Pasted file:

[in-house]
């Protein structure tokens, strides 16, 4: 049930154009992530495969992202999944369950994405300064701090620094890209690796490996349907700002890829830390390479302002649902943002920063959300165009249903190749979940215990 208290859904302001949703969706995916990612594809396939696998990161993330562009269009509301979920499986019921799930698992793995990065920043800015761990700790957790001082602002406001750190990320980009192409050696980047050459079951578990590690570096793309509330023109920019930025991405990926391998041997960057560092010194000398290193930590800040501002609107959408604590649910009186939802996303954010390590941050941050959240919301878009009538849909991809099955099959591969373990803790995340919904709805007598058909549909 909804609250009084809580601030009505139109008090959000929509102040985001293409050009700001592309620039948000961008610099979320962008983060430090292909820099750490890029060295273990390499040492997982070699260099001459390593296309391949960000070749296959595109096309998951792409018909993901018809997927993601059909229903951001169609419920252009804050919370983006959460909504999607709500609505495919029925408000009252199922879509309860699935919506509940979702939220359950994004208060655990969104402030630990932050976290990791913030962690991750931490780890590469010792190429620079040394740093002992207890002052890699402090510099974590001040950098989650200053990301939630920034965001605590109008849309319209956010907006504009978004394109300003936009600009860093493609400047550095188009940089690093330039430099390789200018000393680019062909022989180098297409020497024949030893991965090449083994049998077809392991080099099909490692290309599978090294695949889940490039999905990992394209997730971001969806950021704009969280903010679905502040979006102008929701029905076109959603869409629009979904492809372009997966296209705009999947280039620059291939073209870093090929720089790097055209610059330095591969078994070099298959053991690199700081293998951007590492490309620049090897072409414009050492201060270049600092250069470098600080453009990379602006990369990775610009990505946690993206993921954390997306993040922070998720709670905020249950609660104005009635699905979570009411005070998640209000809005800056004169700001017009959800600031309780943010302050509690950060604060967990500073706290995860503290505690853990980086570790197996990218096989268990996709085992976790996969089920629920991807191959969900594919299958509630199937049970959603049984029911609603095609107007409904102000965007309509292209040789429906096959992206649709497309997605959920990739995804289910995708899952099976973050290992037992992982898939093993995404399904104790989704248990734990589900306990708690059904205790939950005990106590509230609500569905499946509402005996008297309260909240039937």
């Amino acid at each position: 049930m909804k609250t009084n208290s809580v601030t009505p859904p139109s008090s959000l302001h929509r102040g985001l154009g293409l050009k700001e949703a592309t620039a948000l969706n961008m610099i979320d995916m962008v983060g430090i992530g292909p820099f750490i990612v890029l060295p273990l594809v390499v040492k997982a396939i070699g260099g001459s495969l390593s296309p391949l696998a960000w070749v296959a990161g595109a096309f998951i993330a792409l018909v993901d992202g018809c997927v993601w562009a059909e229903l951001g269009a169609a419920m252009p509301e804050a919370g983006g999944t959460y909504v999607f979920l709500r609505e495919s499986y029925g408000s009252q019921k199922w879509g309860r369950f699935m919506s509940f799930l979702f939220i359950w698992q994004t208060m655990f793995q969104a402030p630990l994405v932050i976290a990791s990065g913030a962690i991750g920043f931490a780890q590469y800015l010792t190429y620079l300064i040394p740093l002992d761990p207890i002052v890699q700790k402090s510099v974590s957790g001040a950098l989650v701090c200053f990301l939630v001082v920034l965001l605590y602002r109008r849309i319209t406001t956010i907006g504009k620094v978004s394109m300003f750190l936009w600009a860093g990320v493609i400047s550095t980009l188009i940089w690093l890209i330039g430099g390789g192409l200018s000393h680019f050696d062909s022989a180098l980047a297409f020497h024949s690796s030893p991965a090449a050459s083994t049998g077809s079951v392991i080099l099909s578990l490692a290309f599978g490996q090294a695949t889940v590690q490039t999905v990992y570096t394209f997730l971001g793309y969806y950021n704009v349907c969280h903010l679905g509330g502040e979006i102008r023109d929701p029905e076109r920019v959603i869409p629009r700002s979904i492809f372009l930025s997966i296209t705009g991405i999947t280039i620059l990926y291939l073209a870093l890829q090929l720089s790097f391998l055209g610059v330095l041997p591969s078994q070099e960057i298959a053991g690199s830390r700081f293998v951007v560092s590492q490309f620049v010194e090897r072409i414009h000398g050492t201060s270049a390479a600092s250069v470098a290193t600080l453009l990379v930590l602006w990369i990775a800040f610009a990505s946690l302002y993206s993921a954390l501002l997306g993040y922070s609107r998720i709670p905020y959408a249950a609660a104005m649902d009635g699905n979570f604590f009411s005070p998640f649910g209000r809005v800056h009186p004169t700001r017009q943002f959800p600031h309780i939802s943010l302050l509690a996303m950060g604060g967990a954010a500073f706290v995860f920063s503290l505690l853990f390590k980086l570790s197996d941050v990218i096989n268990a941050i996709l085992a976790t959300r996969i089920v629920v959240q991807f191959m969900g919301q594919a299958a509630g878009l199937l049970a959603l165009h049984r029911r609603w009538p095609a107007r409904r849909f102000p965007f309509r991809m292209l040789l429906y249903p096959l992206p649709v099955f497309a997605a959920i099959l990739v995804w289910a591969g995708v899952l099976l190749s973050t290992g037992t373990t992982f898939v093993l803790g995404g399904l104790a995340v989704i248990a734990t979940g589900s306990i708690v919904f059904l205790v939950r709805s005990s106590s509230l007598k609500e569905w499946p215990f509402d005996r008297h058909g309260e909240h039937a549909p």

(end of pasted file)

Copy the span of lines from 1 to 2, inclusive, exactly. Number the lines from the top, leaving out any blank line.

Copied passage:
[in-house]
């Protein structure tokens, strides 16, 4: 049930154009992530495969992202999944369950994405300064701090620094890209690796490996349907700002890829830390390479302002649902943002920063959300165009249903190749979940215990 208290859904302001949703969706995916990612594809396939696998990161993330562009269009509301979920499986019921799930698992793995990065920043800015761990700790957790001082602002406001750190990320980009192409050696980047050459079951578990590690570096793309509330023109920019930025991405990926391998041997960057560092010194000398290193930590800040501002609107959408604590649910009186939802996303954010390590941050941050959240919301878009009538849909991809099955099959591969373990803790995340919904709805007598058909549909 909804609250009084809580601030009505139109008090959000929509102040985001293409050009700001592309620039948000961008610099979320962008983060430090292909820099750490890029060295273990390499040492997982070699260099001459390593296309391949960000070749296959595109096309998951792409018909993901018809997927993601059909229903951001169609419920252009804050919370983006959460909504999607709500609505495919029925408000009252199922879509309860699935919506509940979702939220359950994004208060655990969104402030630990932050976290990791913030962690991750931490780890590469010792190429620079040394740093002992207890002052890699402090510099974590001040950098989650200053990301939630920034965001605590109008849309319209956010907006504009978004394109300003936009600009860093493609400047550095188009940089690093330039430099390789200018000393680019062909022989180098297409020497024949030893991965090449083994049998077809392991080099099909490692290309599978090294695949889940490039999905990992394209997730971001969806950021704009969280903010679905502040979006102008929701029905076109959603869409629009979904492809372009997966296209705009999947280039620059291939073209870093090929720089790097055209610059330095591969078994070099298959053991690199700081293998951007590492490309620049090897072409414009050492201060270049600092250069470098600080453009990379602006990369990775610009990505946690993206993921954390997306993040922070998720709670905020249950609660104005009635699905979570009411005070998640209000809005800056004169700001017009959800600031309780943010302050509690950060604060967990500073706290995860503290505690853990980086570790197996990218096989268990996709085992976790996969089920629920991807191959969900594919299958509630199937049970959603049984029911609603095609107007409904102000965007309509292209040789429906096959992206649709497309997605959920990739995804289910995708899952099976973050290992037992992982898939093993995404399904104790989704248990734990589900306990708690059904205790939950005990106590509230609500569905499946509402005996008297309260909240039937």